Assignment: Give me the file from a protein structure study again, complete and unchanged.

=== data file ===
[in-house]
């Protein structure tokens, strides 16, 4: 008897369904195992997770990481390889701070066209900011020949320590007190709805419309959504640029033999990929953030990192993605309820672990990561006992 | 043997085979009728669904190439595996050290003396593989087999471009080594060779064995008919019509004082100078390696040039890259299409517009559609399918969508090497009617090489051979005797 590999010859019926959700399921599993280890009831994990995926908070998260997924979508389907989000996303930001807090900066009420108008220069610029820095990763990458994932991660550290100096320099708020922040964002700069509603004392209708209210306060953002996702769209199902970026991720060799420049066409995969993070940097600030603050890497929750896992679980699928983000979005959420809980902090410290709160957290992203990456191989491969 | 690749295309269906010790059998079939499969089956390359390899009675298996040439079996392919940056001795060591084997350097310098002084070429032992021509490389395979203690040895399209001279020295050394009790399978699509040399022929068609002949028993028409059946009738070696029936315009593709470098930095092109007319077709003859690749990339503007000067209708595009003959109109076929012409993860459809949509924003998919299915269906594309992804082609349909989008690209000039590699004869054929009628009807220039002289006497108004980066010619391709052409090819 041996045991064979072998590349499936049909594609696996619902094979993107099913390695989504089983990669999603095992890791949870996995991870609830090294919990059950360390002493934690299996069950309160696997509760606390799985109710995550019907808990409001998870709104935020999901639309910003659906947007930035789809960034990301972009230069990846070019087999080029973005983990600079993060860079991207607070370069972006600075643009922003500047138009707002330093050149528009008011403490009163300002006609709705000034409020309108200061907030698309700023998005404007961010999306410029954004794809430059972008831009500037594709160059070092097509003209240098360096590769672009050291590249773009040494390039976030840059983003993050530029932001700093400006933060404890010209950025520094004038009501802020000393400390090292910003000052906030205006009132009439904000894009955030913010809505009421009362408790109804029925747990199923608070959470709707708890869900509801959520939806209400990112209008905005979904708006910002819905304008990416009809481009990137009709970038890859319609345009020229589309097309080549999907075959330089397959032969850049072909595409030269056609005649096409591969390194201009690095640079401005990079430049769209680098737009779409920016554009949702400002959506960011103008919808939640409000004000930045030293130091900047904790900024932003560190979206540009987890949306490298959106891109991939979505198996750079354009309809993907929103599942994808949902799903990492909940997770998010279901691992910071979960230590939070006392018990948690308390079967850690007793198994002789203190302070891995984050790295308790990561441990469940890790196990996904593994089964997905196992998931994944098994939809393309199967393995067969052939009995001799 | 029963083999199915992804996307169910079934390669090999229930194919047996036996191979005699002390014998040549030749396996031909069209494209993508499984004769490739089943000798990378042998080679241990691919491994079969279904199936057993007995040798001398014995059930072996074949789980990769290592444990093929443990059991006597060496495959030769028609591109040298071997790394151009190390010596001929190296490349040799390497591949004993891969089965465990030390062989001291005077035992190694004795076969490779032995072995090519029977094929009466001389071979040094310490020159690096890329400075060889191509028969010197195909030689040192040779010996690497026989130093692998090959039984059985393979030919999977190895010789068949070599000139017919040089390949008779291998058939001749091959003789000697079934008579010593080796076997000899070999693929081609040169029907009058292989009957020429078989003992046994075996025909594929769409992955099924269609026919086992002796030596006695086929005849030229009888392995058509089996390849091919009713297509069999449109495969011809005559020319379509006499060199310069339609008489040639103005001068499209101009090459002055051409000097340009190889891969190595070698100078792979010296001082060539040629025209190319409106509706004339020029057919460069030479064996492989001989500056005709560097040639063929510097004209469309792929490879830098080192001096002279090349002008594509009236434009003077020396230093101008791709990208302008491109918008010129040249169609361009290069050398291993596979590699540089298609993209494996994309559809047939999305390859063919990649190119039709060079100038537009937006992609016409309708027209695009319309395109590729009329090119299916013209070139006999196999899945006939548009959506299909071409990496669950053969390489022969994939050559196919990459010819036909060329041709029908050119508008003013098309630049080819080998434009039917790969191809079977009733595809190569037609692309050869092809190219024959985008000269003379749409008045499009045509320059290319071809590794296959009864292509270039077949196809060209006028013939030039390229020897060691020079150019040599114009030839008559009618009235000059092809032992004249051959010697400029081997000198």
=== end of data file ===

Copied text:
[in-house]
């Protein structure tokens, strides 16, 4: 008897369904195992997770990481390889701070066209900011020949320590007190709805419309959504640029033999990929953030990192993605309820672990990561006992 | 043997085979009728669904190439595996050290003396593989087999471009080594060779064995008919019509004082100078390696040039890259299409517009559609399918969508090497009617090489051979005797 590999010859019926959700399921599993280890009831994990995926908070998260997924979508389907989000996303930001807090900066009420108008220069610029820095990763990458994932991660550290100096320099708020922040964002700069509603004392209708209210306060953002996702769209199902970026991720060799420049066409995969993070940097600030603050890497929750896992679980699928983000979005959420809980902090410290709160957290992203990456191989491969 | 690749295309269906010790059998079939499969089956390359390899009675298996040439079996392919940056001795060591084997350097310098002084070429032992021509490389395979203690040895399209001279020295050394009790399978699509040399022929068609002949028993028409059946009738070696029936315009593709470098930095092109007319077709003859690749990339503007000067209708595009003959109109076929012409993860459809949509924003998919299915269906594309992804082609349909989008690209000039590699004869054929009628009807220039002289006497108004980066010619391709052409090819 041996045991064979072998590349499936049909594609696996619902094979993107099913390695989504089983990669999603095992890791949870996995991870609830090294919990059950360390002493934690299996069950309160696997509760606390799985109710995550019907808990409001998870709104935020999901639309910003659906947007930035789809960034990301972009230069990846070019087999080029973005983990600079993060860079991207607070370069972006600075643009922003500047138009707002330093050149528009008011403490009163300002006609709705000034409020309108200061907030698309700023998005404007961010999306410029954004794809430059972008831009500037594709160059070092097509003209240098360096590769672009050291590249773009040494390039976030840059983003993050530029932001700093400006933060404890010209950025520094004038009501802020000393400390090292910003000052906030205006009132009439904000894009955030913010809505009421009362408790109804029925747990199923608070959470709707708890869900509801959520939806209400990112209008905005979904708006910002819905304008990416009809481009990137009709970038890859319609345009020229589309097309080549999907075959330089397959032969850049072909595409030269056609005649096409591969390194201009690095640079401005990079430049769209680098737009779409920016554009949702400002959506960011103008919808939640409000004000930045030293130091900047904790900024932003560190979206540009987890949306490298959106891109991939979505198996750079354009309809993907929103599942994808949902799903990492909940997770998010279901691992910071979960230590939070006392018990948690308390079967850690007793198994002789203190302070891995984050790295308790990561441990469940890790196990996904593994089964997905196992998931994944098994939809393309199967393995067969052939009995001799 | 029963083999199915992804996307169910079934390669090999229930194919047996036996191979005699002390014998040549030749396996031909069209494209993508499984004769490739089943000798990378042998080679241990691919491994079969279904199936057993007995040798001398014995059930072996074949789980990769290592444990093929443990059991006597060496495959030769028609591109040298071997790394151009190390010596001929190296490349040799390497591949004993891969089965465990030390062989001291005077035992190694004795076969490779032995072995090519029977094929009466001389071979040094310490020159690096890329400075060889191509028969010197195909030689040192040779010996690497026989130093692998090959039984059985393979030919999977190895010789068949070599000139017919040089390949008779291998058939001749091959003789000697079934008579010593080796076997000899070999693929081609040169029907009058292989009957020429078989003992046994075996025909594929769409992955099924269609026919086992002796030596006695086929005849030229009888392995058509089996390849091919009713297509069999449109495969011809005559020319379509006499060199310069339609008489040639103005001068499209101009090459002055051409000097340009190889891969190595070698100078792979010296001082060539040629025209190319409106509706004339020029057919460069030479064996492989001989500056005709560097040639063929510097004209469309792929490879830098080192001096002279090349002008594509009236434009003077020396230093101008791709990208302008491109918008010129040249169609361009290069050398291993596979590699540089298609993209494996994309559809047939999305390859063919990649190119039709060079100038537009937006992609016409309708027209695009319309395109590729009329090119299916013209070139006999196999899945006939548009959506299909071409990496669950053969390489022969994939050559196919990459010819036909060329041709029908050119508008003013098309630049080819080998434009039917790969191809079977009733595809190569037609692309050869092809190219024959985008000269003379749409008045499009045509320059290319071809590794296959009864292509270039077949196809060209006028013939030039390229020897060691020079150019040599114009030839008559009618009235000059092809032992004249051959010697400029081997000198």